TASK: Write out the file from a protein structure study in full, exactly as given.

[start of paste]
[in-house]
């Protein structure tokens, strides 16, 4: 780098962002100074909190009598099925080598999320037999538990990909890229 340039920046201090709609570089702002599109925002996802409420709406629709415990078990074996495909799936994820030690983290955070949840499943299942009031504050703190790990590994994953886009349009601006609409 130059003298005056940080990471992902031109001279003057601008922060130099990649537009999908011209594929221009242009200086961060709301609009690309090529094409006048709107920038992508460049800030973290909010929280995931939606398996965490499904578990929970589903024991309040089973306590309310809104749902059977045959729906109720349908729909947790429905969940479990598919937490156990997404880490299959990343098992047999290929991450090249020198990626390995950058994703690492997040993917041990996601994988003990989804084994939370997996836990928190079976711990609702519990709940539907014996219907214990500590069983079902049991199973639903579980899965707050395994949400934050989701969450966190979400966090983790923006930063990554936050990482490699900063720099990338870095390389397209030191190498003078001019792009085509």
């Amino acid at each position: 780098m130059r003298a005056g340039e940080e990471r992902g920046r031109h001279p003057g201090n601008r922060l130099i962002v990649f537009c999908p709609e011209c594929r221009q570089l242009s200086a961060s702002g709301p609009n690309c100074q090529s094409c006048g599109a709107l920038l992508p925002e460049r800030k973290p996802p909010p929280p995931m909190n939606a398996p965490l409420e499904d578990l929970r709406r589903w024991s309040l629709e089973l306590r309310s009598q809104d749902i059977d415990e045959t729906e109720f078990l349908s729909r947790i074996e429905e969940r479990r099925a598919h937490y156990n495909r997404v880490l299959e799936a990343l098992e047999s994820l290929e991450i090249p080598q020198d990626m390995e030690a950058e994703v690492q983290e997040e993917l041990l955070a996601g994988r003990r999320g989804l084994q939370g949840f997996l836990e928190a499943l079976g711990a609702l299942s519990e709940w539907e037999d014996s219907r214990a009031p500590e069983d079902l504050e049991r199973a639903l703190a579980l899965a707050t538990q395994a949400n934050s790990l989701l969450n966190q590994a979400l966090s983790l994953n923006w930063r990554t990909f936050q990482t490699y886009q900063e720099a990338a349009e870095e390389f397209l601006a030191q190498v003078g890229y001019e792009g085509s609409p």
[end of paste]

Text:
[in-house]
């Protein structure tokens, strides 16, 4: 780098962002100074909190009598099925080598999320037999538990990909890229 340039920046201090709609570089702002599109925002996802409420709406629709415990078990074996495909799936994820030690983290955070949840499943299942009031504050703190790990590994994953886009349009601006609409 130059003298005056940080990471992902031109001279003057601008922060130099990649537009999908011209594929221009242009200086961060709301609009690309090529094409006048709107920038992508460049800030973290909010929280995931939606398996965490499904578990929970589903024991309040089973306590309310809104749902059977045959729906109720349908729909947790429905969940479990598919937490156990997404880490299959990343098992047999290929991450090249020198990626390995950058994703690492997040993917041990996601994988003990989804084994939370997996836990928190079976711990609702519990709940539907014996219907214990500590069983079902049991199973639903579980899965707050395994949400934050989701969450966190979400966090983790923006930063990554936050990482490699900063720099990338870095390389397209030191190498003078001019792009085509």
């Amino acid at each position: 780098m130059r003298a005056g340039e940080e990471r992902g920046r031109h001279p003057g201090n601008r922060l130099i962002v990649f537009c999908p709609e011209c594929r221009q570089l242009s200086a961060s702002g709301p609009n690309c100074q090529s094409c006048g599109a709107l920038l992508p925002e460049r800030k973290p996802p909010p929280p995931m909190n939606a398996p965490l409420e499904d578990l929970r709406r589903w024991s309040l629709e089973l306590r309310s009598q809104d749902i059977d415990e045959t729906e109720f078990l349908s729909r947790i074996e429905e969940r479990r099925a598919h937490y156990n495909r997404v880490l299959e799936a990343l098992e047999s994820l290929e991450i090249p080598q020198d990626m390995e030690a950058e994703v690492q983290e997040e993917l041990l955070a996601g994988r003990r999320g989804l084994q939370g949840f997996l836990e928190a499943l079976g711990a609702l299942s519990e709940w539907e037999d014996s219907r214990a009031p500590e069983d079902l504050e049991r199973a639903l703190a579980l899965a707050t538990q395994a949400n934050s790990l989701l969450n966190q590994a979400l966090s983790l994953n923006w930063r990554t990909f936050q990482t490699y886009q900063e720099a990338a349009e870095e390389f397209l601006a030191q190498v003078g890229y001019e792009g085509s609409p």